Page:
A randomized clinical trial of a standard versus vegetarian diet for weight loss: the impact of treatment preference.Int J Obes (Lond) 2008; 32(1):166-76IJ
With obesity rampant, methods to achieve sustained weight loss remain elusive.
To compare the long-term weight-loss efficacy of 2 cal and fat-restricted diets, standard (omnivorous) versus lacto-ovo-vegetarian, and to determine the effect of a chosen diet versus an assigned diet.
A randomized clinical trial was conducted with 176 adults who were sedentary and overweight (mean body mass index, 34.0 kg/m(2)). Participants were first randomly assigned to either receive their preferred diet or be assigned to a diet group and second, were given their diet of preference or randomly assigned to a standard weight-loss diet or a lacto-ovo-vegetarian diet. Participants underwent a university-based weight-control program consisting of daily dietary and exercise goals plus 12 months of behavioral counseling followed by a 6-month maintenance phase.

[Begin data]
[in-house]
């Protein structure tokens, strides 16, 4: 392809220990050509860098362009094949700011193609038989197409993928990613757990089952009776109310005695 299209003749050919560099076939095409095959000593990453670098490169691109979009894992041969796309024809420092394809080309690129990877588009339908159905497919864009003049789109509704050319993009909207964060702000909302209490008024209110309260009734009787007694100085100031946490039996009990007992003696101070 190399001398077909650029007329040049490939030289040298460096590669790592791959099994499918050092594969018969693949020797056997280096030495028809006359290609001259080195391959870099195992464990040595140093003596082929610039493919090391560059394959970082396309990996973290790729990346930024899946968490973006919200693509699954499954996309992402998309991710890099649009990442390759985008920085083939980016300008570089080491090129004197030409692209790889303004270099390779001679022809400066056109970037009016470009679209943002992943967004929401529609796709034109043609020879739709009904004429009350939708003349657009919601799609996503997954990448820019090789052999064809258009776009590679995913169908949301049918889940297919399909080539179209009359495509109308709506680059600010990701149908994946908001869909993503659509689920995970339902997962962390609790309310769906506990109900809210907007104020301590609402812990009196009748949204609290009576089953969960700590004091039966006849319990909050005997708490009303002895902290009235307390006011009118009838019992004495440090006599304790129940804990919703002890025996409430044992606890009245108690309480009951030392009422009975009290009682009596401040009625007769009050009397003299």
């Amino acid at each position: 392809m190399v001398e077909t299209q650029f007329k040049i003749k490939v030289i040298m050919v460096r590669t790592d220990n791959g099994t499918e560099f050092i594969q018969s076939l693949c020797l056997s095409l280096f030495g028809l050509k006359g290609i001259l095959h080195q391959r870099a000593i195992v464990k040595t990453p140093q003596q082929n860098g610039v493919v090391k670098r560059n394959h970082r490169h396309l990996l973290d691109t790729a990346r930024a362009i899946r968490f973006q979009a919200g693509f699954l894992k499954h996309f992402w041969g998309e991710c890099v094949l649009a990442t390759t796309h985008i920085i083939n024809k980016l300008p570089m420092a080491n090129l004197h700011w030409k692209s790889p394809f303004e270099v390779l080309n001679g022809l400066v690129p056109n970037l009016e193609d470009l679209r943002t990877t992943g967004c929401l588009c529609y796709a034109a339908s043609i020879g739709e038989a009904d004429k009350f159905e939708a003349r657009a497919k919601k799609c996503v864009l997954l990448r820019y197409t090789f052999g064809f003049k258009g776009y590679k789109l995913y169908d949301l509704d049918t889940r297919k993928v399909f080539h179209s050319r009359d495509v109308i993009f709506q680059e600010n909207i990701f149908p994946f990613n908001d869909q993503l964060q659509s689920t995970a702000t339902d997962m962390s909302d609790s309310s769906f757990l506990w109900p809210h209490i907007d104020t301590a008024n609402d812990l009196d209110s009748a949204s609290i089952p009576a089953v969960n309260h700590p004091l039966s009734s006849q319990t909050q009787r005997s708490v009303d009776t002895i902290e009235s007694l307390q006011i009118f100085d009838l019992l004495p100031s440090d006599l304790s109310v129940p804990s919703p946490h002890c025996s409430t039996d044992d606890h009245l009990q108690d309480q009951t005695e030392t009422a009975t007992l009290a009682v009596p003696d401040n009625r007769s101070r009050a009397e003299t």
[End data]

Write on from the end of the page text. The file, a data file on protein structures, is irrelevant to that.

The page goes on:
Percentage change in body weight, body mass index, waist circumference, low- and high-density lipoprotein, glucose, insulin and macronutrient intake.
The program was completed by 132 (75%) of the participants. At 18 months, mean percentage weight loss was greater (P=0.01) in the two groups that were assigned a diet (standard, 8.0% (s.d., 7.8%); vegetarian, 7.9% (s.d., 8.1%)) than in those provided the diet of their choice (standard, 3.9% (s.d., 6.1%); vegetarian, 5.3% (s.d., 6.2%)). No difference was observed in weight loss between the two types of diet. Over the 18-month program, all groups showed significant weight loss.
Participants assigned to their dietary preference did not have enhanced treatment outcomes. However, all groups lost weight with losses ranging from 4 to 8% at 18 months.